RowIey must have been aware that under Section 81, the President could only act on the advice of the Cabinet. He nevertheless insisted, disingenuously, that the President could be given a discretion to act otherwise. Rowley of course knew that this could not be done and I assume that he was merely seeking another opportunity to bring public pressure to bear on the government to explain why it acted in the way in which it did in respect of Section 34. That is the million-dollar question that still needs to be fully answered.

Dr Rowley and Mr Abdulah want the country to be told what it needs to know and has a right to know about Section 34. Have we as state which prides itself on governance that is "fairly good", "gone through".

So far, we have only had the Prime Minister's version and the various attempts which have been made by Mr Volney to exonerate himself. Mr Volney is understantandably not minded to "go through" by himself.

He wants to take others with him. One recalls that he has said that the Prime Minister's explanations were "hollow" and also that Mr Ramlogan was not to be held responsible for what happened or did not happen. He in fact explicitly declared that the decision to ask the President to proclaim the section was his and not Mr Ramlogan's.

Where does this leave us?

Mr Volney has been ambivalent and cloudy in terms of what he has said so far about the behaviour of the Prime Minister in the matter. He says he was badly hurt by what she did to him. He also tells us he was not the only one who was culpable, whatever that means in this case. He also talks about "Sacred Cows and Their Silence".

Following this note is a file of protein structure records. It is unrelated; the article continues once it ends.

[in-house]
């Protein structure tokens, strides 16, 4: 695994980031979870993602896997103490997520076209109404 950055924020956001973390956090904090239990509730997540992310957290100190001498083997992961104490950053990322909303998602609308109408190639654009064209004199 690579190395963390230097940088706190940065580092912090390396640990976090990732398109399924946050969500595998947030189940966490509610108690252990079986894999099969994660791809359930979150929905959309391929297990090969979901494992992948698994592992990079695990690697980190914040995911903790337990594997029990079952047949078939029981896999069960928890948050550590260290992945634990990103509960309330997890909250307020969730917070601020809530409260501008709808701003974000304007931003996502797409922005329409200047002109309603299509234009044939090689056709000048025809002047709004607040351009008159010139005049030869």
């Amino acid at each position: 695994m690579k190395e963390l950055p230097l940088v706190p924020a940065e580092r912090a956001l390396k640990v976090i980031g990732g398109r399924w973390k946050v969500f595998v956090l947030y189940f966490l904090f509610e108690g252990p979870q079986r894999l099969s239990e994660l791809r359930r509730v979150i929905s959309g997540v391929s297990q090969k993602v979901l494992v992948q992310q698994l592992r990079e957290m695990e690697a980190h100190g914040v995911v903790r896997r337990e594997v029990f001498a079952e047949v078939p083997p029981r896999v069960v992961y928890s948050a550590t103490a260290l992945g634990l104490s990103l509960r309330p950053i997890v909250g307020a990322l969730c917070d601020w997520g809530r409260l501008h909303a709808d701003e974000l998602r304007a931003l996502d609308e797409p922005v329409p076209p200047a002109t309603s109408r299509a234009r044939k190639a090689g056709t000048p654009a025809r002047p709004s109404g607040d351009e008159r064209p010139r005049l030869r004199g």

He has also lampooned the DPP whom he said was "derelict" and the Chief Justice for not having red flagged the likely consequences of the Section. He likewise insists he did not lie about anything, and still does not understand why the Prime Minister fired him from the Cabinet.

He complains he was too cheaply dismissed and disgraced even though he had brought much allure to the Partnership's electoral ticket in 2010.

All of this is confusing and calls for the use of Occam's razor.

We too need answers to this enduring enigma. Truth will however eventually "get through" even as others "go through".

My final comment is reserved for the slugfest over the OPV. When I heard the AG's various statements on the matter, I was delighted since I never supported the PNM's propensity to spend public funds as extravagantly as they seemed inclined to do.

The OPVs, the Brian Lara Stadium at Tarouba, and the Rapid Rail Transit System all seemed to me troughs for squandermania and likely graft. We were spending public money as if we had taken too much of the proverbial dose of salts. Thus, I was delighted that the OPV contract was scrapped. I however feared that cancelling the contract would cost us dearly and was relieved to learn that instead of being punished, we had in fact prevailed.

I even thought of sending off an e-mail congratulating the AG and a corresponding note to Dr Rowley chiding him about his comment about how "lucky" we were. Could we not celebrate like Trinis all, instead of acting as if we wanted everything with which the Partnership was associated to fail and go through?

Having read more about what really happened, I am now not sure whom to praise, whom to blame and who was "lucky". What seems to have happened was that in a curious way, there was a balance of burden and benefit. It was a non zero-sum game. We did not win, nor did we lose: or put another way, we did not lose as much as feared and did not gain as much as we proclaimed. We neither went through or got through. What I hope we have however learnt is that our governments must learn how to spend our money more wisely, and not be suckers to every travelling equipment salesman.

To be continued